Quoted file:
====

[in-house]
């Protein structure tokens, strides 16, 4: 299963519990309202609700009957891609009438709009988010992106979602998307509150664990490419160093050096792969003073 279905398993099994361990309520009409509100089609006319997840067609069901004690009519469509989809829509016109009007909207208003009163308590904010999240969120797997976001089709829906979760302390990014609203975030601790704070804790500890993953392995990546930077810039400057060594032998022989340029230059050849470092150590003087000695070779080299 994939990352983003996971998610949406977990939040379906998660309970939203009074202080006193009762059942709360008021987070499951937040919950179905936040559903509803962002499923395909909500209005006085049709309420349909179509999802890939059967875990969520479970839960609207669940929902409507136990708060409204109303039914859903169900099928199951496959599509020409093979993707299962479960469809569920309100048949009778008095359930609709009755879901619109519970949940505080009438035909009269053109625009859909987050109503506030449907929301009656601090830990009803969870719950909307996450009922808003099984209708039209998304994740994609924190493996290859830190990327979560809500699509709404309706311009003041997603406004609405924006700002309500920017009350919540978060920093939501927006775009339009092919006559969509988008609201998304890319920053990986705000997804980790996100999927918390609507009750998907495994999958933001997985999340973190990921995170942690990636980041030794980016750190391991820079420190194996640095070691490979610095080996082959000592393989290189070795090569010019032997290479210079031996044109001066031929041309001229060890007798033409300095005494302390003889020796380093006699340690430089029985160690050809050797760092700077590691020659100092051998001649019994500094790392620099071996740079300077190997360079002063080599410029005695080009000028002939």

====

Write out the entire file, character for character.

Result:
[in-house]
């Protein structure tokens, strides 16, 4: 299963519990309202609700009957891609009438709009988010992106979602998307509150664990490419160093050096792969003073 279905398993099994361990309520009409509100089609006319997840067609069901004690009519469509989809829509016109009007909207208003009163308590904010999240969120797997976001089709829906979760302390990014609203975030601790704070804790500890993953392995990546930077810039400057060594032998022989340029230059050849470092150590003087000695070779080299 994939990352983003996971998610949406977990939040379906998660309970939203009074202080006193009762059942709360008021987070499951937040919950179905936040559903509803962002499923395909909500209005006085049709309420349909179509999802890939059967875990969520479970839960609207669940929902409507136990708060409204109303039914859903169900099928199951496959599509020409093979993707299962479960469809569920309100048949009778008095359930609709009755879901619109519970949940505080009438035909009269053109625009859909987050109503506030449907929301009656601090830990009803969870719950909307996450009922808003099984209708039209998304994740994609924190493996290859830190990327979560809500699509709404309706311009003041997603406004609405924006700002309500920017009350919540978060920093939501927006775009339009092919006559969509988008609201998304890319920053990986705000997804980790996100999927918390609507009750998907495994999958933001997985999340973190990921995170942690990636980041030794980016750190391991820079420190194996640095070691490979610095080996082959000592393989290189070795090569010019032997290479210079031996044109001066031929041309001229060890007798033409300095005494302390003889020796380093006699340690430089029985160690050809050797760092700077590691020659100092051998001649019994500094790392620099071996740079300077190997360079002063080599410029005695080009000028002939």